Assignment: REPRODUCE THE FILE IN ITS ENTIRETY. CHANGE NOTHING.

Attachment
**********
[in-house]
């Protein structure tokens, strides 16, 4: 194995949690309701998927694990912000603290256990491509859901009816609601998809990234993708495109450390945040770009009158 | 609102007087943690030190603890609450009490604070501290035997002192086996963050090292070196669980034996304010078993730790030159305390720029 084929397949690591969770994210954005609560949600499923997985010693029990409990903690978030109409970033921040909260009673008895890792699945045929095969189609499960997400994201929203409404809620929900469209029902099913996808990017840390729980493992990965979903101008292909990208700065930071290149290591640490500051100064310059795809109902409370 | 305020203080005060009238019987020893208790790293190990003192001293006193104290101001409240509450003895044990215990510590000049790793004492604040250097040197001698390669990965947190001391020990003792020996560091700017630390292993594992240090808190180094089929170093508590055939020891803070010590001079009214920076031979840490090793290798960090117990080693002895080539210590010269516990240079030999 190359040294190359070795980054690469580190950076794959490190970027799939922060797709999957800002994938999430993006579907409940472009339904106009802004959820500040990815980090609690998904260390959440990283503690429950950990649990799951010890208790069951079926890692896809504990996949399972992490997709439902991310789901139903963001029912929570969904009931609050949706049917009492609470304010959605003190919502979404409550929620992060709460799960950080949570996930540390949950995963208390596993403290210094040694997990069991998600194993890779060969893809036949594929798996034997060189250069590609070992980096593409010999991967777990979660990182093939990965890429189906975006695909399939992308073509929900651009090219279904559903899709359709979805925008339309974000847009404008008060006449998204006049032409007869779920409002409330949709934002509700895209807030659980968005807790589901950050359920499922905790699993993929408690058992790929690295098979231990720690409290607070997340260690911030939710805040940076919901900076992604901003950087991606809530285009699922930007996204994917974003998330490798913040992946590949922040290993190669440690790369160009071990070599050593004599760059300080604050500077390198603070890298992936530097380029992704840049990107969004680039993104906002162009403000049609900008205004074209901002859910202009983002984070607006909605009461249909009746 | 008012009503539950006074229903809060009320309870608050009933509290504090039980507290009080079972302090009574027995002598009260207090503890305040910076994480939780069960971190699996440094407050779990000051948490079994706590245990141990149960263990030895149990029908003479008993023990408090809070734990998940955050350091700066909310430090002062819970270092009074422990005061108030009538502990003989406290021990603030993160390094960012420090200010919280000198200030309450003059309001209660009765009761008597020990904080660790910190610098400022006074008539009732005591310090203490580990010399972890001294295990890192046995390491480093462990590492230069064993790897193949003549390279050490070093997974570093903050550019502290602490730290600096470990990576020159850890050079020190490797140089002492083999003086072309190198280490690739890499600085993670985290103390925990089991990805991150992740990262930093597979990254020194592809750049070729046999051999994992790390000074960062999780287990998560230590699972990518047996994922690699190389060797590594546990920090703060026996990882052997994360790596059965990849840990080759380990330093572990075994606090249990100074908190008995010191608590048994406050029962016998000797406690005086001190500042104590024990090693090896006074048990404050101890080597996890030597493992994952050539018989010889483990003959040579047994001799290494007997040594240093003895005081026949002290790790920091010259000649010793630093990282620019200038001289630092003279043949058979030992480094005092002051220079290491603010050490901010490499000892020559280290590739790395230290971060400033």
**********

[in-house]
């Protein structure tokens, strides 16, 4: 194995949690309701998927694990912000603290256990491509859901009816609601998809990234993708495109450390945040770009009158 | 609102007087943690030190603890609450009490604070501290035997002192086996963050090292070196669980034996304010078993730790030159305390720029 084929397949690591969770994210954005609560949600499923997985010693029990409990903690978030109409970033921040909260009673008895890792699945045929095969189609499960997400994201929203409404809620929900469209029902099913996808990017840390729980493992990965979903101008292909990208700065930071290149290591640490500051100064310059795809109902409370 | 305020203080005060009238019987020893208790790293190990003192001293006193104290101001409240509450003895044990215990510590000049790793004492604040250097040197001698390669990965947190001391020990003792020996560091700017630390292993594992240090808190180094089929170093508590055939020891803070010590001079009214920076031979840490090793290798960090117990080693002895080539210590010269516990240079030999 190359040294190359070795980054690469580190950076794959490190970027799939922060797709999957800002994938999430993006579907409940472009339904106009802004959820500040990815980090609690998904260390959440990283503690429950950990649990799951010890208790069951079926890692896809504990996949399972992490997709439902991310789901139903963001029912929570969904009931609050949706049917009492609470304010959605003190919502979404409550929620992060709460799960950080949570996930540390949950995963208390596993403290210094040694997990069991998600194993890779060969893809036949594929798996034997060189250069590609070992980096593409010999991967777990979660990182093939990965890429189906975006695909399939992308073509929900651009090219279904559903899709359709979805925008339309974000847009404008008060006449998204006049032409007869779920409002409330949709934002509700895209807030659980968005807790589901950050359920499922905790699993993929408690058992790929690295098979231990720690409290607070997340260690911030939710805040940076919901900076992604901003950087991606809530285009699922930007996204994917974003998330490798913040992946590949922040290993190669440690790369160009071990070599050593004599760059300080604050500077390198603070890298992936530097380029992704840049990107969004680039993104906002162009403000049609900008205004074209901002859910202009983002984070607006909605009461249909009746 | 008012009503539950006074229903809060009320309870608050009933509290504090039980507290009080079972302090009574027995002598009260207090503890305040910076994480939780069960971190699996440094407050779990000051948490079994706590245990141990149960263990030895149990029908003479008993023990408090809070734990998940955050350091700066909310430090002062819970270092009074422990005061108030009538502990003989406290021990603030993160390094960012420090200010919280000198200030309450003059309001209660009765009761008597020990904080660790910190610098400022006074008539009732005591310090203490580990010399972890001294295990890192046995390491480093462990590492230069064993790897193949003549390279050490070093997974570093903050550019502290602490730290600096470990990576020159850890050079020190490797140089002492083999003086072309190198280490690739890499600085993670985290103390925990089991990805991150992740990262930093597979990254020194592809750049070729046999051999994992790390000074960062999780287990998560230590699972990518047996994922690699190389060797590594546990920090703060026996990882052997994360790596059965990849840990080759380990330093572990075994606090249990100074908190008995010191608590048994406050029962016998000797406690005086001190500042104590024990090693090896006074048990404050101890080597996890030597493992994952050539018989010889483990003959040579047994001799290494007997040594240093003895005081026949002290790790920091010259000649010793630093990282620019200038001289630092003279043949058979030992480094005092002051220079290491603010050490901010490499000892020559280290590739790395230290971060400033």